In case you missed it late last week, the House released an outline for a possible illegal immigration overhaul. As usual, the plan promises the border will be secured before any path to citizenship is granted to millions of people already living in the United States illegally. Although the majority of American voters favor some kind of path to citizenship only after border security, just seven percent think it is very likely the border will be secured by the federal government before an amnesty plan is offered. More from Rasmussen Reports:
A new Rasmussen Reports national telephone survey finds that 57% of Likely U.S. Voters favor a comprehensive immigration reform plan that would give legal status to those who entered the country illegally but have otherwise obeyed the law – if the border is really secured to prevent future illegal immigration. Twenty-five percent (25%) oppose such a plan, while 19% are undecided about it.
That’s the hang-up for immigration reformers because only 33% of voters think it’s even somewhat likely that the federal government will actually secure the border and prevent future illegal immigration if the reform plan is passed by Congress. That includes just seven percent (7%) who say it’s Very Likely. Sixty-one percent (61%) believe the government is unlikely to secure the border, with 28% who say it’s Not At All Likely.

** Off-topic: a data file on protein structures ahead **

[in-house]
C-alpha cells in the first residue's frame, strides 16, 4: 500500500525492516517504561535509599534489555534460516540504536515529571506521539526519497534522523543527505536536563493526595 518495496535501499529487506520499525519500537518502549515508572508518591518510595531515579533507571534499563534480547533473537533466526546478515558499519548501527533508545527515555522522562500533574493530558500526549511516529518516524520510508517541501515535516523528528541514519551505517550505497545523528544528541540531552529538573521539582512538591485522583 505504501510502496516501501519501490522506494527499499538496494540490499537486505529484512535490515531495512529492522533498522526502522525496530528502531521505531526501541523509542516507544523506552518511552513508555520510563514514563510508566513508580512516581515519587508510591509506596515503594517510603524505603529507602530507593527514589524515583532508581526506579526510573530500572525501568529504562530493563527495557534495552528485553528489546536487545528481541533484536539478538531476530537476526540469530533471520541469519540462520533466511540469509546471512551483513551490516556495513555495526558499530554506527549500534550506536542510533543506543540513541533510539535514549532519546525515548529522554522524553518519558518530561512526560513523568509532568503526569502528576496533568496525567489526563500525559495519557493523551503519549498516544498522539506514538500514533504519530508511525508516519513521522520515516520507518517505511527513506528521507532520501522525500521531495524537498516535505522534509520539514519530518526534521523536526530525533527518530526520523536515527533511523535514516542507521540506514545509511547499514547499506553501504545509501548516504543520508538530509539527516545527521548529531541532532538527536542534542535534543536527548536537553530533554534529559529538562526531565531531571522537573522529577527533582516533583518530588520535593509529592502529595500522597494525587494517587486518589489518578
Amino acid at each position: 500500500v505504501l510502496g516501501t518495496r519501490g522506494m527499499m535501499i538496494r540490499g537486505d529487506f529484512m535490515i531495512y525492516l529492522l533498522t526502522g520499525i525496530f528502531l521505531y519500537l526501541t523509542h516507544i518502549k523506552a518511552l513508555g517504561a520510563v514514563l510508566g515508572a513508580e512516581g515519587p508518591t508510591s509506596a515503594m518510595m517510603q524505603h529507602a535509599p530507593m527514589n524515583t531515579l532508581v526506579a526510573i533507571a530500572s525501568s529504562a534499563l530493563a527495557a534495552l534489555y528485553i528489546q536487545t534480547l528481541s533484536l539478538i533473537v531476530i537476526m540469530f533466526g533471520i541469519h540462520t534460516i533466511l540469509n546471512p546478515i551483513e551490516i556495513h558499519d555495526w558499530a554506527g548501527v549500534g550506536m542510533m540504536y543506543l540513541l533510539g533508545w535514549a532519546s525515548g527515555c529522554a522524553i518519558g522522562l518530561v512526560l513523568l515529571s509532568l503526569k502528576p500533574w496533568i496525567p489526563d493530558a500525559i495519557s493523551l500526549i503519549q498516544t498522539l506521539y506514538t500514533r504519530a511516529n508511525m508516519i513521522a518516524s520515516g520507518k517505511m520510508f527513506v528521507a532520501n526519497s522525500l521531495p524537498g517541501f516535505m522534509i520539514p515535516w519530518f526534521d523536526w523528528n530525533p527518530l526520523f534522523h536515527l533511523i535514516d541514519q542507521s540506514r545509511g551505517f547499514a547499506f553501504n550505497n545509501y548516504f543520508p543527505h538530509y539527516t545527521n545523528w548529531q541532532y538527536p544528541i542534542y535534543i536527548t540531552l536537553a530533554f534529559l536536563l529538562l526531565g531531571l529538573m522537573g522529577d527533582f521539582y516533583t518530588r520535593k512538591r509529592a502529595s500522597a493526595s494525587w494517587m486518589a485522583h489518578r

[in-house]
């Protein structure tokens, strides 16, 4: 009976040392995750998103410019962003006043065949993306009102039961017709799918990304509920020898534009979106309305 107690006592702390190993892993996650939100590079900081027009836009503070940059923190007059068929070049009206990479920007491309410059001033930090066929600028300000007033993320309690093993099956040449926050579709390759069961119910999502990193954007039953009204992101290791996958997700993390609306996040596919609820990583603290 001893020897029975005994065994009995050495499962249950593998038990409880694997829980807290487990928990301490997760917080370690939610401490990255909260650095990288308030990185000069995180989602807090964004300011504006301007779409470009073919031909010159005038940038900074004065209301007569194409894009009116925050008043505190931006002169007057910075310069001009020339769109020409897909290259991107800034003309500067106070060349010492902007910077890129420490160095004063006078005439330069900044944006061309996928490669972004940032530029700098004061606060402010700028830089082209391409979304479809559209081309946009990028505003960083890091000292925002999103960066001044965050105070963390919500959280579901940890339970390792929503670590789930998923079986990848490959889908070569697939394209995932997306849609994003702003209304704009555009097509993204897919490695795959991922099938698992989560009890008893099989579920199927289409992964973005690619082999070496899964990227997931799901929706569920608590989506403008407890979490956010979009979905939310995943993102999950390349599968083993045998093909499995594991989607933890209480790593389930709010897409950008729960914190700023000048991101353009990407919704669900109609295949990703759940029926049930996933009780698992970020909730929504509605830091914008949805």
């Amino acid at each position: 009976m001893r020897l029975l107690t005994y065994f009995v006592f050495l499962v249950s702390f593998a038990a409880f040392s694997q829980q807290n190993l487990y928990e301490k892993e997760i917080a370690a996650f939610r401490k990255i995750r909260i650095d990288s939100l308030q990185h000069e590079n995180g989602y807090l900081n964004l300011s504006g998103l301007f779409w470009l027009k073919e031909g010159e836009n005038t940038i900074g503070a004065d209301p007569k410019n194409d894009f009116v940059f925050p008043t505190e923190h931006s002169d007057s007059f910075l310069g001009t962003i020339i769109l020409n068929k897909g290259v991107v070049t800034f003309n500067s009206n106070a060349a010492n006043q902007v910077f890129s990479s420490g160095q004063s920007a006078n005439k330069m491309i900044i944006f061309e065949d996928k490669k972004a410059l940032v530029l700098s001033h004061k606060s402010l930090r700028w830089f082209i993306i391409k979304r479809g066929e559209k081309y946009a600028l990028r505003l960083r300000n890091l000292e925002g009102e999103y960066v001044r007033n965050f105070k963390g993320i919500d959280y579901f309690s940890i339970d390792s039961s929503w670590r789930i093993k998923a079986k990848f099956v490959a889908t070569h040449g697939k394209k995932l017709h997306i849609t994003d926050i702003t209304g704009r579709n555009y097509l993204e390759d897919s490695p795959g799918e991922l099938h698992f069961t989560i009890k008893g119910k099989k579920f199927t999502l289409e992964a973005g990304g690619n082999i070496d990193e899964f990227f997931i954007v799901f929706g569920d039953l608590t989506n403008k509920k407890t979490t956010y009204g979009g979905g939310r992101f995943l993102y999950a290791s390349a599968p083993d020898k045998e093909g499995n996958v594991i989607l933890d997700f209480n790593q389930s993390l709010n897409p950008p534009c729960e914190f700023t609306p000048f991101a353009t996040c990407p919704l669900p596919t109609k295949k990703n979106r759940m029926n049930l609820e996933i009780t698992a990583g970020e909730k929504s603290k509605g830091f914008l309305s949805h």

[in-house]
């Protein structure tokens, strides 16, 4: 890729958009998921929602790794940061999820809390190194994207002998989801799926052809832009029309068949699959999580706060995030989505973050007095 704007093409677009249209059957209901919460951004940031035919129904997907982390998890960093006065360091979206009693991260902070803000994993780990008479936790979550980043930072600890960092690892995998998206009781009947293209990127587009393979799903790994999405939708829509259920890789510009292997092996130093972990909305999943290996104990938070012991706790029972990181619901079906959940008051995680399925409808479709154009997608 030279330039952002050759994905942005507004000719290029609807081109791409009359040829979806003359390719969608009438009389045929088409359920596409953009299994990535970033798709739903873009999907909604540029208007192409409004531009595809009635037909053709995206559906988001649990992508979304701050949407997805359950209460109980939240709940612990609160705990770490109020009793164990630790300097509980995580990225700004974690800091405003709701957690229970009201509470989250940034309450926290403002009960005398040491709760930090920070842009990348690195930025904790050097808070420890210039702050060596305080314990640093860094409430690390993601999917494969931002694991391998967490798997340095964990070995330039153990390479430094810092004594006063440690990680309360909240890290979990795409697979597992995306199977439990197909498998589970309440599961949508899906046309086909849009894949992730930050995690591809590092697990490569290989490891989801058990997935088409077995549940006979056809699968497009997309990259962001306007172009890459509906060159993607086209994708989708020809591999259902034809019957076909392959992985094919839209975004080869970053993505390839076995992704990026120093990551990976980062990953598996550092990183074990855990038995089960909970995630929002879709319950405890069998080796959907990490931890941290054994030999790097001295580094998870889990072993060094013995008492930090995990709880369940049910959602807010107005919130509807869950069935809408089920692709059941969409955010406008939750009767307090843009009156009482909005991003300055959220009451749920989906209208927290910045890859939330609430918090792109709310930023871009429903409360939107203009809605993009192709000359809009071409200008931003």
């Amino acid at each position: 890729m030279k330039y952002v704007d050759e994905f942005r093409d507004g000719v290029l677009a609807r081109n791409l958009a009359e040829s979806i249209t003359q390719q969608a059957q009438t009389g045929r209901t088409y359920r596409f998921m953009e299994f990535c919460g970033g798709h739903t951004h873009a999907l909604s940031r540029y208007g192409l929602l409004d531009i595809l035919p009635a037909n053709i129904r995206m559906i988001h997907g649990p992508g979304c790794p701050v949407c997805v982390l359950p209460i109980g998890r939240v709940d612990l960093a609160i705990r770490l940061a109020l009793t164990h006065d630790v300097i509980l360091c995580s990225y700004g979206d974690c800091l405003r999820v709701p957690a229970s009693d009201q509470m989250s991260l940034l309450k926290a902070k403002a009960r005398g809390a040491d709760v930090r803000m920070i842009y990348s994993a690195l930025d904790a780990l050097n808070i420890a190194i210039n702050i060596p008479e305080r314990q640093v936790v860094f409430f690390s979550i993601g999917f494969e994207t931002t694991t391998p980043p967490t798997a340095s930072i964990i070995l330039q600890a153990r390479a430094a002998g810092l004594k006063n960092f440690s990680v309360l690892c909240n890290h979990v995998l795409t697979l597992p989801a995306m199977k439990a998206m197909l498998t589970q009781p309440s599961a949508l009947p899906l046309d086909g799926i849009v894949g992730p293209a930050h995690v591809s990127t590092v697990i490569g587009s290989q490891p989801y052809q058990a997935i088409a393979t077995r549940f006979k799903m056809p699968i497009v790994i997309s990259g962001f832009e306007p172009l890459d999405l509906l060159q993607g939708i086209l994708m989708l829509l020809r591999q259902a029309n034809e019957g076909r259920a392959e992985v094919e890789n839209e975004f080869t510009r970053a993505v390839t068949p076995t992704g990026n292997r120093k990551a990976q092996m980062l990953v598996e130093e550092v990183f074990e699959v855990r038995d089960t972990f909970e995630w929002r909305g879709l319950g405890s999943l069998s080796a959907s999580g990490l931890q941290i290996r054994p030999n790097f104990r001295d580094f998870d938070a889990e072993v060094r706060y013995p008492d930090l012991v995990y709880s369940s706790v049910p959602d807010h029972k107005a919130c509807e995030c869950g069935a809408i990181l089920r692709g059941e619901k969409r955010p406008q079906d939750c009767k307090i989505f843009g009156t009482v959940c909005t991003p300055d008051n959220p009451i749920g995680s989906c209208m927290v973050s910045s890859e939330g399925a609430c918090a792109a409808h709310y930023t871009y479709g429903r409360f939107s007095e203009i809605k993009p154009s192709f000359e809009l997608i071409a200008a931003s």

With an election focused on Obamacare coming up this year, Republicans seem to be rethinking efforts to take on immigration reform now. Last weekend, Rep. Paul Ryan hinted that it may not happen at all despite prior rumblings a battle over immigration was imminent. Senate Republicans aren't interested in touching the framework released by the House last week and yesterday, Senator Mitch McConnell declared the illegal immigration issue, "an irresolvable conflict."
Katie Pavlich is the Editor at Townhall.com. Follow her on Twitter @katiepavlich. She is a New York Times Best Selling author. Her latest book Assault and Flattery: The Truth About the Left and Their War on Women, was published on July 8, 2014.